Skip to content

Royal Australian Air Force’s New F-35 Fighter Soars Over Top End

Australian Defense Force's new F-35A Lightning II has hit skies above the Northern Territory for a large-scale air exercise.

DARWIN, Australia — The Australian Defense Force’s new Joint Strike Fighter has hit the skies above the Northern Territory for the first large-scale air combat training exercise since the Covid-19 pandemic hit.

The Lockheed Martin F-35 Lightning II is an American family of single-seat, single-engine, all-weather stealth multi-role combat aircraft that is intended to perform both air superiority and strike missions. It is also able to provide electronic warfare and intelligence, surveillance, and reconnaissance capabilities.

About a dozen Royal Australian Air Force F-35A Lightning II fighters made the trek to the Top End, along with 40 other aircraft and over 500 Defense personnel, for the month-long exercise.

“Exercise Arnhem Thunder 21 marks the first opportunity the F-35 has had to deploy domestically inside Australia,” No. 3 Squadron Commanding Officer Matthew Harper informed reporters on May 18.

Australian Defense Force personnel prepare the RAAF’s new F-35A Lightning II for Exercise Arnhem Thunder 21 large-scale air combat training exercise in the Northern Territory, RAAF Base Darwin, in Darwin, May 18, 2021. (Aaron Bunch/AAP Image)

“It’s also the first opportunity we’ve had to drop numerous bombs from that aircraft.”

Wing Commander Harper said the Northern Territory was a perfect location for the exercise and would give various Royal Australian Air Force squadrons the opportunity to work together to plan missions and execute them.

“It’s overland, the airspace is really large and an amazing opportunity to spread and practice our operations in a contested environment,” he said.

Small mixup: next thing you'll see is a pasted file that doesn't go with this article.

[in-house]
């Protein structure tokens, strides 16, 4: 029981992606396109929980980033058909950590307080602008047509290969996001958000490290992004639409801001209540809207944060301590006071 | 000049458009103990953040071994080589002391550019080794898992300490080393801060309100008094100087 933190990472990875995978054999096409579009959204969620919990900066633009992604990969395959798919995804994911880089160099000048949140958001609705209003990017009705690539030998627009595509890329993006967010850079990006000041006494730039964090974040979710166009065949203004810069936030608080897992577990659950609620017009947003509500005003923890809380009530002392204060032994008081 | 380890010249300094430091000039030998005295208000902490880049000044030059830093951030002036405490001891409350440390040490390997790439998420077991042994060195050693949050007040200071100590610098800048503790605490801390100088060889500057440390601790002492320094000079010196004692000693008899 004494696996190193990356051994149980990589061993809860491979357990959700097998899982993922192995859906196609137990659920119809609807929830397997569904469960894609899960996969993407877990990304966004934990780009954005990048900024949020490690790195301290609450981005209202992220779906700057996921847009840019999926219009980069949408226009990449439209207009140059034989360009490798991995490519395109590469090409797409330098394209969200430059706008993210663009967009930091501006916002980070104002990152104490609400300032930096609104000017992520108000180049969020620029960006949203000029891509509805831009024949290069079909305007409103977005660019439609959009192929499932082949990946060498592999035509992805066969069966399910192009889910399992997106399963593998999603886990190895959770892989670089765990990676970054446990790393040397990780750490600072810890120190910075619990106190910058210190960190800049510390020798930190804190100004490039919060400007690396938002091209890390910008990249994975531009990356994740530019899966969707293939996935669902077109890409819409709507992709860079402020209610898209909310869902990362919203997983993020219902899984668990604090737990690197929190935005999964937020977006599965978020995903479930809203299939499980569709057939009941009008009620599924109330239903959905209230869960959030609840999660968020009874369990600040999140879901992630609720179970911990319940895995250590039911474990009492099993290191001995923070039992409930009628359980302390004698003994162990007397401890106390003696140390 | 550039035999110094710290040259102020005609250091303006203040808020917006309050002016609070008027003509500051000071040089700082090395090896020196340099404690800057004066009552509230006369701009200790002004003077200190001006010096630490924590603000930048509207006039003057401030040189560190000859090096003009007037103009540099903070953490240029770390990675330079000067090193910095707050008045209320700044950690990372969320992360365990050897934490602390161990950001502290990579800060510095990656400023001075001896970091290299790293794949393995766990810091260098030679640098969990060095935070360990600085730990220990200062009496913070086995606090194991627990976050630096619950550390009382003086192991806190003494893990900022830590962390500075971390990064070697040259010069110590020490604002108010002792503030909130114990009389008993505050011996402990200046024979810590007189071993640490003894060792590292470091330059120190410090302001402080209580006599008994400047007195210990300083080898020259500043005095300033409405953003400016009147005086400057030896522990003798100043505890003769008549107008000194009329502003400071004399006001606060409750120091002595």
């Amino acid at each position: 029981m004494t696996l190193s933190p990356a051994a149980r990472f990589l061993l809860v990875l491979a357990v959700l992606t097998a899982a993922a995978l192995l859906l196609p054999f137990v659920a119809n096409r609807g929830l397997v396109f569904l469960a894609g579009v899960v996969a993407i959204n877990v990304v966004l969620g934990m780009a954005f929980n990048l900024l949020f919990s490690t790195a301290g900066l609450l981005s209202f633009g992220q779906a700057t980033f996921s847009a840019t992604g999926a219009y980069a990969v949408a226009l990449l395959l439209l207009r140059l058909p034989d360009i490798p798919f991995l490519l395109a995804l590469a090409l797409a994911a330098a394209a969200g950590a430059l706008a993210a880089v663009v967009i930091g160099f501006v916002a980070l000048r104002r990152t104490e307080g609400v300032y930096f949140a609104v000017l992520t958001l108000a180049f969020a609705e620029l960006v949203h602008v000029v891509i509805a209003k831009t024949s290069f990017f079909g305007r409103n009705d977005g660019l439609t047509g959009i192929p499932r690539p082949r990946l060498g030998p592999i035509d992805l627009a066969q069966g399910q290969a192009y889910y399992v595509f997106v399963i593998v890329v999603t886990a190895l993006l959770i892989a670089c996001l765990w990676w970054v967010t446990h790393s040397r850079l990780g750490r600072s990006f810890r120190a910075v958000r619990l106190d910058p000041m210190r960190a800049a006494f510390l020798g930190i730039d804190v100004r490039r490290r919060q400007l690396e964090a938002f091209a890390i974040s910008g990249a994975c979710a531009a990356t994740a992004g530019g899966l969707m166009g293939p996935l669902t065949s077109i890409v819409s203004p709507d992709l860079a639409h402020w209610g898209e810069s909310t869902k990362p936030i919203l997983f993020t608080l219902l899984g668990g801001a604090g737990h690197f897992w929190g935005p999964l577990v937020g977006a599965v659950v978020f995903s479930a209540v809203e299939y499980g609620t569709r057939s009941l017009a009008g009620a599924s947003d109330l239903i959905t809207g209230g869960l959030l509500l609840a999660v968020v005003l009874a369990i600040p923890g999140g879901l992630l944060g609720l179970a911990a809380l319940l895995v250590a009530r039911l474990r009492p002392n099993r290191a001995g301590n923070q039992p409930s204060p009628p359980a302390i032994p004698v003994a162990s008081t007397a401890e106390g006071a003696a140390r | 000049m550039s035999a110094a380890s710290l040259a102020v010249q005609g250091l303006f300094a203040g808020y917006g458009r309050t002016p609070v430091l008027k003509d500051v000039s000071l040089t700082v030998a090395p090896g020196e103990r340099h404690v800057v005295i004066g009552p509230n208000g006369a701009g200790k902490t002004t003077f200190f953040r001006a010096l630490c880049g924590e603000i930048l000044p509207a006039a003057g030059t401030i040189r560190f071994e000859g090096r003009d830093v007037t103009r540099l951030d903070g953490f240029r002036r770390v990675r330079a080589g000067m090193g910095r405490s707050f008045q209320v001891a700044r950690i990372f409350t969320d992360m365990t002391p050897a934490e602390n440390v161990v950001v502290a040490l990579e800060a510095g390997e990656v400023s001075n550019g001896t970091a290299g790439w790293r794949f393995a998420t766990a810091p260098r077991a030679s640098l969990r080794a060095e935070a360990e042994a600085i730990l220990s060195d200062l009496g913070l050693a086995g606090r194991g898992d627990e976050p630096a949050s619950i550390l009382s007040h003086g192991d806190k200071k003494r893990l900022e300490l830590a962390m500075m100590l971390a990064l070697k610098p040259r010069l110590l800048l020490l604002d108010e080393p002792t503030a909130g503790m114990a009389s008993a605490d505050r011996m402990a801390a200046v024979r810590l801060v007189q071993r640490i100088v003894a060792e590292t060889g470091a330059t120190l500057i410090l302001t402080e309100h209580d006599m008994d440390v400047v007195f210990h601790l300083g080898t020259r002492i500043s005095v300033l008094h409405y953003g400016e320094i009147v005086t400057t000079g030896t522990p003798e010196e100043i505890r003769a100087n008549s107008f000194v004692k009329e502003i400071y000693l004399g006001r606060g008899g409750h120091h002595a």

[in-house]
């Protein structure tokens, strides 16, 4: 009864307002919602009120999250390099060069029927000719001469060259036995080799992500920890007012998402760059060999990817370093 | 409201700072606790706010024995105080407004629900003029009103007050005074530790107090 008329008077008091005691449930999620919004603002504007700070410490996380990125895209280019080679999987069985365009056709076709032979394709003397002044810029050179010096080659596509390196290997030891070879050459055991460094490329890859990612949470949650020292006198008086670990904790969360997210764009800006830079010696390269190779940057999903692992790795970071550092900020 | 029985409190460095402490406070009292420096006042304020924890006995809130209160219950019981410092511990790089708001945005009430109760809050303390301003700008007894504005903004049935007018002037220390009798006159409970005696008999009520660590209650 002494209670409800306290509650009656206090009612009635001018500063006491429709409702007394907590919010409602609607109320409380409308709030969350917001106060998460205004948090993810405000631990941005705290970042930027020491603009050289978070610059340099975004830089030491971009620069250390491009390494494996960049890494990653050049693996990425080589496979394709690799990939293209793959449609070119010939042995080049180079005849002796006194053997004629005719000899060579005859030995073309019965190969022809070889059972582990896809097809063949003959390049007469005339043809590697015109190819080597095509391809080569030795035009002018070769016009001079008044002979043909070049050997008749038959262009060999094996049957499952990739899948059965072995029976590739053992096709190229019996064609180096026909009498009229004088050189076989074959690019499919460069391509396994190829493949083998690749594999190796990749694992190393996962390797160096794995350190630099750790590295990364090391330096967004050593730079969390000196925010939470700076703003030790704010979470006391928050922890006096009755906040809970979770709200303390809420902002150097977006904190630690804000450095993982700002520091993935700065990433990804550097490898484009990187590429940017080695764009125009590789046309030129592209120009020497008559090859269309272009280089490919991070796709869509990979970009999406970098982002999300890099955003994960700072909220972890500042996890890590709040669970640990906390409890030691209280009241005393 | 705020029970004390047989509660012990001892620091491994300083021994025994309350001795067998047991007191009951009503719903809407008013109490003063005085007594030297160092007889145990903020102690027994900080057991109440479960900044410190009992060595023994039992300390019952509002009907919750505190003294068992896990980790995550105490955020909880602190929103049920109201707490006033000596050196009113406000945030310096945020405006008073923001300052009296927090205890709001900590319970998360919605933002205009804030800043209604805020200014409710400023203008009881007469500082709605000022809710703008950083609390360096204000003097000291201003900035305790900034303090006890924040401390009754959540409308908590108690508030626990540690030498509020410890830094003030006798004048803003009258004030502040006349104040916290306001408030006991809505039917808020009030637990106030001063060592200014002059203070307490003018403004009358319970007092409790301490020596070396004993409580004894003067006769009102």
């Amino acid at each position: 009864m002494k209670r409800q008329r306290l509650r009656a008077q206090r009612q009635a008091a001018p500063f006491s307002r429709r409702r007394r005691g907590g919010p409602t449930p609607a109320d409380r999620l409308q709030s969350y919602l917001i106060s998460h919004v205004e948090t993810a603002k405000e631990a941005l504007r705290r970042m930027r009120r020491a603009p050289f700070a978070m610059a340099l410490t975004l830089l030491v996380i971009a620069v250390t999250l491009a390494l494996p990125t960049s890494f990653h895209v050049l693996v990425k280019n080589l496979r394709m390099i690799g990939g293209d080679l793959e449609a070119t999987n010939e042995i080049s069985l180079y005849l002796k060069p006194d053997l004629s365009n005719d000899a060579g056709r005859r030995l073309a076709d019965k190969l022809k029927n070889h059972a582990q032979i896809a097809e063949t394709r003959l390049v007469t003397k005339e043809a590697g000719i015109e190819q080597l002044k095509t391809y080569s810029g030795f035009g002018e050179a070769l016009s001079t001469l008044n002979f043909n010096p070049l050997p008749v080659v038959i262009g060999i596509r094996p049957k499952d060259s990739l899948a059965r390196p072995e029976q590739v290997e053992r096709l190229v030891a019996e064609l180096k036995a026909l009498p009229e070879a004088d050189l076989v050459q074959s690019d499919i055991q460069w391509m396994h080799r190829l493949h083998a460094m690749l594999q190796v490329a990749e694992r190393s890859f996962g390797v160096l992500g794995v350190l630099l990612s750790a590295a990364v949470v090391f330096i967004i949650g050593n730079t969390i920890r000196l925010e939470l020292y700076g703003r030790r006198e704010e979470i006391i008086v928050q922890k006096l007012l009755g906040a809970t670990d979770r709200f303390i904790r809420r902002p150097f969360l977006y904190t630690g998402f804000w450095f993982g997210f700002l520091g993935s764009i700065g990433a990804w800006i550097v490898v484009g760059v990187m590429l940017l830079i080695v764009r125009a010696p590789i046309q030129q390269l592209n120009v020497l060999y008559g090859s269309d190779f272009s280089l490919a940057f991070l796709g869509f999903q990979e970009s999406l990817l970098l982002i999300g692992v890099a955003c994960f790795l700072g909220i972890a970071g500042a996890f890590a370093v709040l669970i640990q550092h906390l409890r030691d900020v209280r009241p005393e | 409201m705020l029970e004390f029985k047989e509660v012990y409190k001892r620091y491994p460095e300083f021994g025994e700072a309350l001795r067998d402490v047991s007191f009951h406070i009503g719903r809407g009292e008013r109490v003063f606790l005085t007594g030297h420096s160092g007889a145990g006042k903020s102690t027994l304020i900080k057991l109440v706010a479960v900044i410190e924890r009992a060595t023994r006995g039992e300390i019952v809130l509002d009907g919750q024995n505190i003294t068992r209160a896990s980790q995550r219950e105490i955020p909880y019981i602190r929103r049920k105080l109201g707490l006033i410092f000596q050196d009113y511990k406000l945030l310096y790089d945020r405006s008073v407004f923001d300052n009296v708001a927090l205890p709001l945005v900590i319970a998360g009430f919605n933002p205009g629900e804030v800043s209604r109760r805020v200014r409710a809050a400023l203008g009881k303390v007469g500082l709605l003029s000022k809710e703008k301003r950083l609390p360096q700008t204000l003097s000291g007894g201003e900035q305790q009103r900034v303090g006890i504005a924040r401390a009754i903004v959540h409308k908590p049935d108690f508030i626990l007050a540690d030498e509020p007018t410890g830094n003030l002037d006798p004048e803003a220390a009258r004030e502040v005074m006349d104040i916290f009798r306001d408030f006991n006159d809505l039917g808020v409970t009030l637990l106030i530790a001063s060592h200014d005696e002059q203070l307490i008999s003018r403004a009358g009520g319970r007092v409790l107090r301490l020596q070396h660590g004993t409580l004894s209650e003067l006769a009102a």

“It also has some fantastic range facilities, which Defense has spent a lot of money improving over the last few years.”

Wing Commander Harper, who is the commanding officer of Australia’s first F-35A squadron, said the supersonic fighter was an amazing aircraft.

The aircraft has some fantastic range facilities, which Defense has spent a lot of money improving over the last few years. (Aaron Bunch/AAP Image)

“Firstly, it’s a stealth platform which makes it quite difficult for the adversary systems to detect us,” he said.

“Secondly, it has some amazing avionics, which when integrated together provide a remarkable picture for the pilots to use when fighting and share across the battlespace.”

Other aircraft deployed to the exercise include the F/A-18F Super Hornet, EA-18G Growler, F/A-18A/B Hornet, Hawk 127, C-130J Hercules, C-17A Globemaster, C-27J Spartan, KC-30A Multi-Role Tanker Transport, and E-7A Wedgetail.

No. 3 Squadron is normally headquartered at Royal Australian Air Force Base Williamtown, near Newcastle in New South Wales. The military airbase located 8 nautical miles north of the coastal city of Newcastle in the local government area of Port Stephens, in New South Wales, Australia.

It’s the first of four F-35A squadrons expected to be flying in the skies above Australia by 2023.

Royal Australian Air Force Base Tindal’s No. 75 Squadron will retire its F/A-18A Hornets at the end of 2021 and these will be replaced with the F-35A.

(Edited by Vaibhav Vishwanath Pawar and Ritaban Misra)

Recommended from our partners